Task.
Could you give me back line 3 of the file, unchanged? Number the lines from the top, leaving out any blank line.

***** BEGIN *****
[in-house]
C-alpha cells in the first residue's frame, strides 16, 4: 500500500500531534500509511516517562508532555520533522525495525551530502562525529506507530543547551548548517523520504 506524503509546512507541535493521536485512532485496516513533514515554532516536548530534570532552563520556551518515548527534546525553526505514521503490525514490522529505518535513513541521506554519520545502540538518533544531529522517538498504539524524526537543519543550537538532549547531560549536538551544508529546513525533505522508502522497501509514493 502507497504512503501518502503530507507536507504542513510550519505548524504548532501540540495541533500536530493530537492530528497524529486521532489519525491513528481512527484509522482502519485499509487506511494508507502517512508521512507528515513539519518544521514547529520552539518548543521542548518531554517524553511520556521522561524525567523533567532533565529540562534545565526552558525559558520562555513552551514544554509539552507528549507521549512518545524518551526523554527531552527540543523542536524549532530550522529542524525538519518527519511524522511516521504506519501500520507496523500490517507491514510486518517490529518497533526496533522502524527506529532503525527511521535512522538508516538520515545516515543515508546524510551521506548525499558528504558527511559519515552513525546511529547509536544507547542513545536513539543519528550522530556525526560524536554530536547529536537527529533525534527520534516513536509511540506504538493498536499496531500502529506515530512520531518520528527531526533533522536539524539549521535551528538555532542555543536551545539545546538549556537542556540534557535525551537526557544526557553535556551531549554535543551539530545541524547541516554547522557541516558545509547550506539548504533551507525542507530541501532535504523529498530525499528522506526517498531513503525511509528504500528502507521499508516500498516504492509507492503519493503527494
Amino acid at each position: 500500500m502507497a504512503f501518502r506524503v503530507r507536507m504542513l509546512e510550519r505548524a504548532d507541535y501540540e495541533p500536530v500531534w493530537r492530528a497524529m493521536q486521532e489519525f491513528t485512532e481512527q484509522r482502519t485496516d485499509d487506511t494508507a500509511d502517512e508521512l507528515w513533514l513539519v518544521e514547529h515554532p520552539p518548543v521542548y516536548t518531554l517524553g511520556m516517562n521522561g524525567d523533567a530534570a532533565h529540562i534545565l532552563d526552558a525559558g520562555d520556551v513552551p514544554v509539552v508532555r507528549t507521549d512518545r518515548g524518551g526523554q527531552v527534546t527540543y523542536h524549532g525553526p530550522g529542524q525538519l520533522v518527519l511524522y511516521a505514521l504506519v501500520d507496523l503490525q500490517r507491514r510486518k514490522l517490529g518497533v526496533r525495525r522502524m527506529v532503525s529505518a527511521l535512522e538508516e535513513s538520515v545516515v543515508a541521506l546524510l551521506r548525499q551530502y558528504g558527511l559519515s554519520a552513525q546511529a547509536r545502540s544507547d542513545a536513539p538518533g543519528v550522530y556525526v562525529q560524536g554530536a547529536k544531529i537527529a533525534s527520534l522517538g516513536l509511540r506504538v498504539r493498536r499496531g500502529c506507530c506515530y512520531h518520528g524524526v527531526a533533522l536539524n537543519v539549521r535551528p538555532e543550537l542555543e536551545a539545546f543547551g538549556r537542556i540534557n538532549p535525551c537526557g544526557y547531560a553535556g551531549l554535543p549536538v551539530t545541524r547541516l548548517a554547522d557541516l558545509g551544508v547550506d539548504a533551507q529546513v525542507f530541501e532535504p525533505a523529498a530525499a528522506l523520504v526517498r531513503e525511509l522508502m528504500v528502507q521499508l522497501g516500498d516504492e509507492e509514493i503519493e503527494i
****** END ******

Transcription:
Amino acid at each position: 500500500m502507497a504512503f501518502r506524503v503530507r507536507m504542513l509546512e510550519r505548524a504548532d507541535y501540540e495541533p500536530v500531534w493530537r492530528a497524529m493521536q486521532e489519525f491513528t485512532e481512527q484509522r482502519t485496516d485499509d487506511t494508507a500509511d502517512e508521512l507528515w513533514l513539519v518544521e514547529h515554532p520552539p518548543v521542548y516536548t518531554l517524553g511520556m516517562n521522561g524525567d523533567a530534570a532533565h529540562i534545565l532552563d526552558a525559558g520562555d520556551v513552551p514544554v509539552v508532555r507528549t507521549d512518545r518515548g524518551g526523554q527531552v527534546t527540543y523542536h524549532g525553526p530550522g529542524q525538519l520533522v518527519l511524522y511516521a505514521l504506519v501500520d507496523l503490525q500490517r507491514r510486518k514490522l517490529g518497533v526496533r525495525r522502524m527506529v532503525s529505518a527511521l535512522e538508516e535513513s538520515v545516515v543515508a541521506l546524510l551521506r548525499q551530502y558528504g558527511l559519515s554519520a552513525q546511529a547509536r545502540s544507547d542513545a536513539p538518533g543519528v550522530y556525526v562525529q560524536g554530536a547529536k544531529i537527529a533525534s527520534l522517538g516513536l509511540r506504538v498504539r493498536r499496531g500502529c506507530c506515530y512520531h518520528g524524526v527531526a533533522l536539524n537543519v539549521r535551528p538555532e543550537l542555543e536551545a539545546f543547551g538549556r537542556i540534557n538532549p535525551c537526557g544526557y547531560a553535556g551531549l554535543p549536538v551539530t545541524r547541516l548548517a554547522d557541516l558545509g551544508v547550506d539548504a533551507q529546513v525542507f530541501e532535504p525533505a523529498a530525499a528522506l523520504v526517498r531513503e525511509l522508502m528504500v528502507q521499508l522497501g516500498d516504492e509507492e509514493i503519493e503527494i